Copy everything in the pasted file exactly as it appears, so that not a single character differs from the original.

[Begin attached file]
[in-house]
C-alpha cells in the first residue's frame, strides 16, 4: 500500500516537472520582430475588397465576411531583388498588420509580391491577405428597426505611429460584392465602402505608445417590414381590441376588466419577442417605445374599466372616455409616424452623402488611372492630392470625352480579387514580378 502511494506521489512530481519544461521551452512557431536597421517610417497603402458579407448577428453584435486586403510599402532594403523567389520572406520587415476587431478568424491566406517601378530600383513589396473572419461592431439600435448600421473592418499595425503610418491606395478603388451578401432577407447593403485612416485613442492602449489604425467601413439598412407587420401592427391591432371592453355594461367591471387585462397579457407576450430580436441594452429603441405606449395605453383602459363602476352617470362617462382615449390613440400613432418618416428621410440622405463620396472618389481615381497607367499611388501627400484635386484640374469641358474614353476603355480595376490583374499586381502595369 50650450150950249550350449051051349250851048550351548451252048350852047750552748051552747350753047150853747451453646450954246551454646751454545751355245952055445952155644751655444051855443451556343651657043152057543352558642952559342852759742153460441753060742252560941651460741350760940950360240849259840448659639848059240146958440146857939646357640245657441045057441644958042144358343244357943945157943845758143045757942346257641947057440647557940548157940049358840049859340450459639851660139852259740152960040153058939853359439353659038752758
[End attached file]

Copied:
[in-house]
C-alpha cells in the first residue's frame, strides 16, 4: 500500500516537472520582430475588397465576411531583388498588420509580391491577405428597426505611429460584392465602402505608445417590414381590441376588466419577442417605445374599466372616455409616424452623402488611372492630392470625352480579387514580378 502511494506521489512530481519544461521551452512557431536597421517610417497603402458579407448577428453584435486586403510599402532594403523567389520572406520587415476587431478568424491566406517601378530600383513589396473572419461592431439600435448600421473592418499595425503610418491606395478603388451578401432577407447593403485612416485613442492602449489604425467601413439598412407587420401592427391591432371592453355594461367591471387585462397579457407576450430580436441594452429603441405606449395605453383602459363602476352617470362617462382615449390613440400613432418618416428621410440622405463620396472618389481615381497607367499611388501627400484635386484640374469641358474614353476603355480595376490583374499586381502595369 50650450150950249550350449051051349250851048550351548451252048350852047750552748051552747350753047150853747451453646450954246551454646751454545751355245952055445952155644751655444051855443451556343651657043152057543352558642952559342852759742153460441753060742252560941651460741350760940950360240849259840448659639848059240146958440146857939646357640245657441045057441644958042144358343244357943945157943845758143045757942346257641947057440647557940548157940049358840049859340450459639851660139852259740152960040153058939853359439353659038752758